Cake Filling Question

Decorating By Someonesmommy Updated 18 Dec 2008 , 3:42am by kandu001

Someonesmommy Posted 17 Dec 2008 , 4:49pm
post #1 of 7

Everytime I put filling in a cake most of it seems to squish out when I put the other layers on top. How can I make the icing or filling thicker to keep this from happening? Or is there some other trick I dont know about to do this?

Thanks in advance

6 replies
PinkZiab Posted 17 Dec 2008 , 4:59pm
post #2 of 7

It depends on the filling, but it helps to pipe a dam of buttercream around the perimeter of the layer and fill that in with the filling. With VERY soft fillings (especially on larger layers), I sometimes pipe another circle inside of that one for added support. Also, make sure to not overfill your cakes, because as they settle, even with a dam, if there's too much filling it will cause bulges.

JanH Posted 17 Dec 2008 , 5:04pm
post #3 of 7

Everything you ever wanted to know about making your 1st tiered/stacked/layer cake:

The above super thread has filling amounts by pan size as well as so much more.


liapsim Posted 17 Dec 2008 , 5:08pm
post #4 of 7

I pipe a thick dam as well...never had a problem! good luck!

Someonesmommy Posted 17 Dec 2008 , 5:17pm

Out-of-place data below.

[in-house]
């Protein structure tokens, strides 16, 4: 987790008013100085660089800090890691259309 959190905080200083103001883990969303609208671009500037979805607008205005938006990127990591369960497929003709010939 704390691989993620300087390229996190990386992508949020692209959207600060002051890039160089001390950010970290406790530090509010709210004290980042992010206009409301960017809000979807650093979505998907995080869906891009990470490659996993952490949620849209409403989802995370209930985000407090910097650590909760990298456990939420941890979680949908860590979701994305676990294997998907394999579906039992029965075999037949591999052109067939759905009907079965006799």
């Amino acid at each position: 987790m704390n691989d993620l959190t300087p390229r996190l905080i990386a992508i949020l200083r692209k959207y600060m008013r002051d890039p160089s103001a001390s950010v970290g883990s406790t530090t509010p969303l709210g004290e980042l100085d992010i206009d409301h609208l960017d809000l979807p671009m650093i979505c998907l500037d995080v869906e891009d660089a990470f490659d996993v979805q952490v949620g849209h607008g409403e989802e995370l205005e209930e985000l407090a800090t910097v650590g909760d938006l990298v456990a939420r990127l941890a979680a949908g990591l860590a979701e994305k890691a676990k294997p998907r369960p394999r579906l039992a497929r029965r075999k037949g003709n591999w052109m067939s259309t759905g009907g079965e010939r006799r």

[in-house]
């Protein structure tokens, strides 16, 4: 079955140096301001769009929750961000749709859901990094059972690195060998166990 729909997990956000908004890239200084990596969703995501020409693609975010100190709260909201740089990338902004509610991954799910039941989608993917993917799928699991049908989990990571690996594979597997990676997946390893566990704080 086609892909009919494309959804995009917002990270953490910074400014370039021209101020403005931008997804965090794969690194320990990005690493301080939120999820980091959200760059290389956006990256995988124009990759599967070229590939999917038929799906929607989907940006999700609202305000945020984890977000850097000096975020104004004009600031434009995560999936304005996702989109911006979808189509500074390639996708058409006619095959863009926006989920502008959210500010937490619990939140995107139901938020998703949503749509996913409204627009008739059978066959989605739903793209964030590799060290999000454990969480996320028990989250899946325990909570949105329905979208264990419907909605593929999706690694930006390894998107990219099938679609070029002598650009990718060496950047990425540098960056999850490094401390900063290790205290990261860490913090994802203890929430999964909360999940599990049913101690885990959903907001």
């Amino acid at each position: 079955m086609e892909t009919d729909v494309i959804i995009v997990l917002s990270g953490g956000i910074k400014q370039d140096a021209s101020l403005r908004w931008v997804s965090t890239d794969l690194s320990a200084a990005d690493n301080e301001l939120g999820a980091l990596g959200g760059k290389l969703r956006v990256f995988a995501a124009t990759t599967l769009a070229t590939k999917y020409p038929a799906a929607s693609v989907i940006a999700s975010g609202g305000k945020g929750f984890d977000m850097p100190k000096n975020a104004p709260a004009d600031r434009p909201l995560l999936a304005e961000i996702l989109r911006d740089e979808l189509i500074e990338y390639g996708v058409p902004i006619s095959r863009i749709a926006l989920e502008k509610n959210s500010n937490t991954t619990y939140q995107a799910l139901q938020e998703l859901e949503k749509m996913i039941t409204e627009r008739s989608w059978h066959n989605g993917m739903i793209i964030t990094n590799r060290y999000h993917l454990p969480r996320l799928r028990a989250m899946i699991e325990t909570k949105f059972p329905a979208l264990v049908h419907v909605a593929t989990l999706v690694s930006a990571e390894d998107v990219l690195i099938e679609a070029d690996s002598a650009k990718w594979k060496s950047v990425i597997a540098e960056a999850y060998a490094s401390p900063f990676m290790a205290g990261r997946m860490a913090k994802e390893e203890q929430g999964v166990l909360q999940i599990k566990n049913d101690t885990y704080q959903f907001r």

post #5 of 7

The cakes I have been making were for family and they said that they wanted the same type icing as I use on the birthday cakes I make for my kids (5 lb tub of Wiltons decorator icing). Would it be better to use buttercream made from scratch for the dam and filling? I've never made it before so I'm not sure if its thicker or not.

DsLady614 Posted 17 Dec 2008 , 11:21pm
post #6 of 7

All you have to do is take whatever buttercream you are using... put a little in a bowl and add some powdered sugar. Just thicken it up a little, until you can almost roll it in your fingers. Then put it in a piping bag with just a coupler, no tip... pipe a line around the edge of the cake... then fill.

kandu001 Posted 18 Dec 2008 , 3:42am
post #7 of 7

The extra thickness of the powdered sugar like vstar_pilot said should help to form a more firm dam between the edge of your cake and the filling inside.

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